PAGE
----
The museum of natural history is surely one of the world's largest and most important museums of natural history. Three spectacular dinosaur halls on the fourth floor - the Hall of Saurischian Dinosaurs, the Hall of Ornithischian Dinosaurs, and the Hall of Vertebrate Origins - use real fossils and interactive computer station to present the most recent interpretations of how dinosaurs and pterodactyls might have behaved. The Hall of Fossil Mammals has interactive video monitors featuring museum curators explaining what caused the wooly mammoth to vanish from the earth and why mammals don't have to lay eggs to have babies. The Hall of Biodiversity focuses on the Earth's wealth of plants and animals; its main attraction is the walk-through "Dzanga-Sangha Rainforest", a life-size diorama complete with sounds of the African tropics - from bird calls to chain saws.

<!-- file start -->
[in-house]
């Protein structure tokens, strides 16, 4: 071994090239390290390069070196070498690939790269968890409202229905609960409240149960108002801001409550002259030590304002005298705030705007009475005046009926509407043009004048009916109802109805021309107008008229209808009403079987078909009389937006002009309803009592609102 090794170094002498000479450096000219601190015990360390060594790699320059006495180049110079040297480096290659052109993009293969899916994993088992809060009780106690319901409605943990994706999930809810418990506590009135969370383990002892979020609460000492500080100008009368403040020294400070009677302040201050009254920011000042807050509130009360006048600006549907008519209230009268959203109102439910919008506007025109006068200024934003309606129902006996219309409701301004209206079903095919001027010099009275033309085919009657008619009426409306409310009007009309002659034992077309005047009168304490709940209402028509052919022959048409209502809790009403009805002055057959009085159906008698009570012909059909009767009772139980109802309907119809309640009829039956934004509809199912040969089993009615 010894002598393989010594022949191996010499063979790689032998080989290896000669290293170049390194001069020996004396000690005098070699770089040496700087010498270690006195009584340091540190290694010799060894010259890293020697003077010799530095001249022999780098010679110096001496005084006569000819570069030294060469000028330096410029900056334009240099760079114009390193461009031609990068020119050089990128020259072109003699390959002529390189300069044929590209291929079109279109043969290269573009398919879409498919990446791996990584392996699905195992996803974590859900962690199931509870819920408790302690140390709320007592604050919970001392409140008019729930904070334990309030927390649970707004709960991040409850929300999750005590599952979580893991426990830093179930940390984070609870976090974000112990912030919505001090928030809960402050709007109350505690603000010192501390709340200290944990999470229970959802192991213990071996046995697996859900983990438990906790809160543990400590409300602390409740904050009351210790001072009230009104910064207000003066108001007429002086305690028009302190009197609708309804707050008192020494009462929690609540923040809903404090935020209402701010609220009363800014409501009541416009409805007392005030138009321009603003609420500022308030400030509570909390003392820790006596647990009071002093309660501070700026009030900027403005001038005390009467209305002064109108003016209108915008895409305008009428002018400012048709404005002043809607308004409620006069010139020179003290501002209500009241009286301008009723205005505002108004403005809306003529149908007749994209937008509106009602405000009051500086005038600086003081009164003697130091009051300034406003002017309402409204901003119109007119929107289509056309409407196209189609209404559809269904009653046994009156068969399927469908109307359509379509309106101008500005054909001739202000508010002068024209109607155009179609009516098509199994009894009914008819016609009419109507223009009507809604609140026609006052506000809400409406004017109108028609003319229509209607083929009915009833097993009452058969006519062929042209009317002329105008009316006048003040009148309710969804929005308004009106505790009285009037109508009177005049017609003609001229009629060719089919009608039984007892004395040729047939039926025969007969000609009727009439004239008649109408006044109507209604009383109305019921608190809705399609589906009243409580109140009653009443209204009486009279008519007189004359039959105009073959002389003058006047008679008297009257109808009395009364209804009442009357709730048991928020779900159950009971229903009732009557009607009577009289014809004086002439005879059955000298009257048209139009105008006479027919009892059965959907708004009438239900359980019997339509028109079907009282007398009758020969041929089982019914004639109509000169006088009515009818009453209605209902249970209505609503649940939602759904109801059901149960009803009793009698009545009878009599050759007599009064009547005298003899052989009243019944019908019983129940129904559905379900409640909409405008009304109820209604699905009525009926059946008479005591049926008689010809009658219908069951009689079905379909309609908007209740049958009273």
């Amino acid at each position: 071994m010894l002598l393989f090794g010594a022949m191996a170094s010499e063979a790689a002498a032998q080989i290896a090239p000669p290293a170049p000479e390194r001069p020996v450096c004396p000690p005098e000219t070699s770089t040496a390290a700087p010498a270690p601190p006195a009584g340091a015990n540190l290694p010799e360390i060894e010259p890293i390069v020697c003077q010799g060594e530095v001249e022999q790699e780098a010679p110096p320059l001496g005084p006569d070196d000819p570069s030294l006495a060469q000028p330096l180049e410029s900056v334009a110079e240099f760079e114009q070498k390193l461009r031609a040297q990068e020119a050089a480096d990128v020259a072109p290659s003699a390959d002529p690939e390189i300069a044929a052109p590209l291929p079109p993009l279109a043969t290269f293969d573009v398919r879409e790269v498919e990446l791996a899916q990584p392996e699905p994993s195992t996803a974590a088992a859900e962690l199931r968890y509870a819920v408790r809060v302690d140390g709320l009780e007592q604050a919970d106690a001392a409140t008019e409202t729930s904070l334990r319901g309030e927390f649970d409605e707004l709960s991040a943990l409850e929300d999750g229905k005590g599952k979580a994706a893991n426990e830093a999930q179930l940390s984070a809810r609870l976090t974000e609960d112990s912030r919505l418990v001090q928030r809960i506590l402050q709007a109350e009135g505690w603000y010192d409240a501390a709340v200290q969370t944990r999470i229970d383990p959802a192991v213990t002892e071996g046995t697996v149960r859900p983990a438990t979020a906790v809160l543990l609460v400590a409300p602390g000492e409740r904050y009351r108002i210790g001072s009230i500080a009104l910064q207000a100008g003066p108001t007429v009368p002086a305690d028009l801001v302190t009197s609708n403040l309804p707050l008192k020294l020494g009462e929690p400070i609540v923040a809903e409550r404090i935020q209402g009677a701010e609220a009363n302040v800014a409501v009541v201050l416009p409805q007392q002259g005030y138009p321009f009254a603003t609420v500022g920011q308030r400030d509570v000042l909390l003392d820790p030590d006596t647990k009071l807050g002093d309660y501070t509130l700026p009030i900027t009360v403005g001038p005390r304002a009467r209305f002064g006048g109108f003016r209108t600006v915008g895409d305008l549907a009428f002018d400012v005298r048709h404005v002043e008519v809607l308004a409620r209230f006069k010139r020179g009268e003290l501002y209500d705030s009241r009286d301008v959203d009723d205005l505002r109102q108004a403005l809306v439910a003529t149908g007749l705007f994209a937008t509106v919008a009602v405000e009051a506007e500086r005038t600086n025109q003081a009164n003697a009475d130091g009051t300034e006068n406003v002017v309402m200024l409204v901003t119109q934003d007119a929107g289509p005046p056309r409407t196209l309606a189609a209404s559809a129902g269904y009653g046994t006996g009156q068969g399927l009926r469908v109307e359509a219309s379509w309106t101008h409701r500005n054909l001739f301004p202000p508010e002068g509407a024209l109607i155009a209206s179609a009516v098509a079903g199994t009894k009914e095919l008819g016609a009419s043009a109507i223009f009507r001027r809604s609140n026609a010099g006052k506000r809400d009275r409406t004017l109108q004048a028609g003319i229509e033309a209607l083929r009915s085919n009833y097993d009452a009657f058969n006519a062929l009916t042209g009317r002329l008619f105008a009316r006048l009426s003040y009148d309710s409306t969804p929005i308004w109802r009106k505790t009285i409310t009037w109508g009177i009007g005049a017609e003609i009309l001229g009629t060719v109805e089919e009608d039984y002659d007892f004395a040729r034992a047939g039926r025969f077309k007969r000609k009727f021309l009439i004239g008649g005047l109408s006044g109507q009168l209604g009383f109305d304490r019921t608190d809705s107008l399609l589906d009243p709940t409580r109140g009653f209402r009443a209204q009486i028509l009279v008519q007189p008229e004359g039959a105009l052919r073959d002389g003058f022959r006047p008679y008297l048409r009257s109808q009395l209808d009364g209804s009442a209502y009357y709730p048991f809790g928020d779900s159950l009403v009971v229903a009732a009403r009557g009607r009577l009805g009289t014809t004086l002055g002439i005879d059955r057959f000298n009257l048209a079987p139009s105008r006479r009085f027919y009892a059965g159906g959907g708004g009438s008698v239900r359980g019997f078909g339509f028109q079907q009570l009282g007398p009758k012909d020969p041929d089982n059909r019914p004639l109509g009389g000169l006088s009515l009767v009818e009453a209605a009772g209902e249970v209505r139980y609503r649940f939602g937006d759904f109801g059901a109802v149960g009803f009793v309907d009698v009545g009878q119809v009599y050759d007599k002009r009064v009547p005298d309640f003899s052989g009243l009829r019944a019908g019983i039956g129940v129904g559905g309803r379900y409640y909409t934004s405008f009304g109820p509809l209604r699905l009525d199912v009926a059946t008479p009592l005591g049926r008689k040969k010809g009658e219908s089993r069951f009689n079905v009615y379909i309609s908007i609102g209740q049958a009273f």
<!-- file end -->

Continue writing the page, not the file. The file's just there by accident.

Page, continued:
The spectacular Hayden Planetarium is contained in a 90-ft aluminum lade sphere that appears to float inside an enormous glass cube, which turn is home to the Rose Center for Earth and Space. This spectacular new center brings to the public the most up-to-date information in astrophysics and earth science. In the Rose Center, visitors experience a seamless journey from the outer reaches of the universe to the inner workings of the Earth. Starting at either the Space Theater or the Scales of the Universe walkway, visitors learn about the tremendous size and scope of the cosmos and our place in it, experience the creation of the Universe with the Big Bang, chronicle the history of the universe along the Cosmic Pathway, and have opportunities for hands-on learning in the Hall of the Universe and the Hall of the Planet Earth.